AFMC vice commanders addresses Aerospace Summit crowd

Tinker Air Force Base --      For America to ultimately prevail in the Global War on Terror, the Air Force must attack the way it conducts its everyday business with the same synergy that gives it its air superiority on the battlefield.
     That's the message Lt. Gen. Terry Gabreski, Air Force Materiel Command vice commander, drove home during her keynote address at the Oklahoma Aerospace Summit and Expo in Oklahoma City, Wednesday (May 23).
     The general spoke about today's Air Force environment, the Global War on Terror and preparing for tomorrow's challenges.
     "The Global War on Terror is a battle in a very long war," the general said. "This enemy that we are engaged with today is committed to this fight in what he sees as a 100-year war."
     Gen. Gabreski said the Sept. 11, 2001 attacks and the bombing of the Alfred P. Murrah federal building in Oklahoma City were battles in this war. "We can trace the beginning of this war back to events like the bombing of the Marine Barracks in Beirut in 1983," she said.
     To win the war the general said the Air Force must face several challenges including rising costs, lower funding, instability of fuel prices and an aging fleet.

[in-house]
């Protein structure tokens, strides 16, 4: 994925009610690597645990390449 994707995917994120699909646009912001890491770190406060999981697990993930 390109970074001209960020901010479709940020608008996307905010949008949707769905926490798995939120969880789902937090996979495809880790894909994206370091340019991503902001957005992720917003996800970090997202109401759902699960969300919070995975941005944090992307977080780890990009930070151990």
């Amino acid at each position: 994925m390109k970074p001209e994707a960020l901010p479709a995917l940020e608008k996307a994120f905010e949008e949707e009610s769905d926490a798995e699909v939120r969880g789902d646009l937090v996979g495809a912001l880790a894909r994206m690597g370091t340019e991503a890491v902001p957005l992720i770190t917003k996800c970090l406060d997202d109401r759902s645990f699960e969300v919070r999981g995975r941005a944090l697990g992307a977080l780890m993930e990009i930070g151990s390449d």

"One of the tough decisions we've had to make is how are we going to get things done effectively," the general said.
     Gen. Gabreski said the answer is Air Force Smart Operations for the 21st Century, or AFSO21, a process improvement tactic.
     Through continuous process improvements, which also include Lean and Six Sigma, the Air Force has a "broad and solid foundation for the direction we need to go," the general said.
     To get the maximum value from the process improvement principles, the Air Force is utilizing four key principles: focus of value-added work; harness enterprise efficiencies and technologies; teamwork; and standard work throughout Air Force installations.
     "We can't afford to stand still to fight today's war much less be ready to fight the potential adversaries that are out there on the horizon," the general said. "So we have to do things such as focusing, maintainability, integrate solutions, but probably the most important is we have to continue to develop our people.
     "In the end, people are the only things that don't lose value; they continue to appreciate."
     The general concluded her keynote address by reacting to a quote once spoken by Gen. Ronald Fogleman, former Air Force Chief of Staff, "Air superiority is not a God-given right of Americans."
     In response, Gen. Gabreski said, "Gen. Fogleman's quote is right on, (air superiority) isn't a God-given right, it doesn't happen because we wish it would, it happens because we're the best Air Force on the planet and because we plan for tomorrow while we're doing the mission today."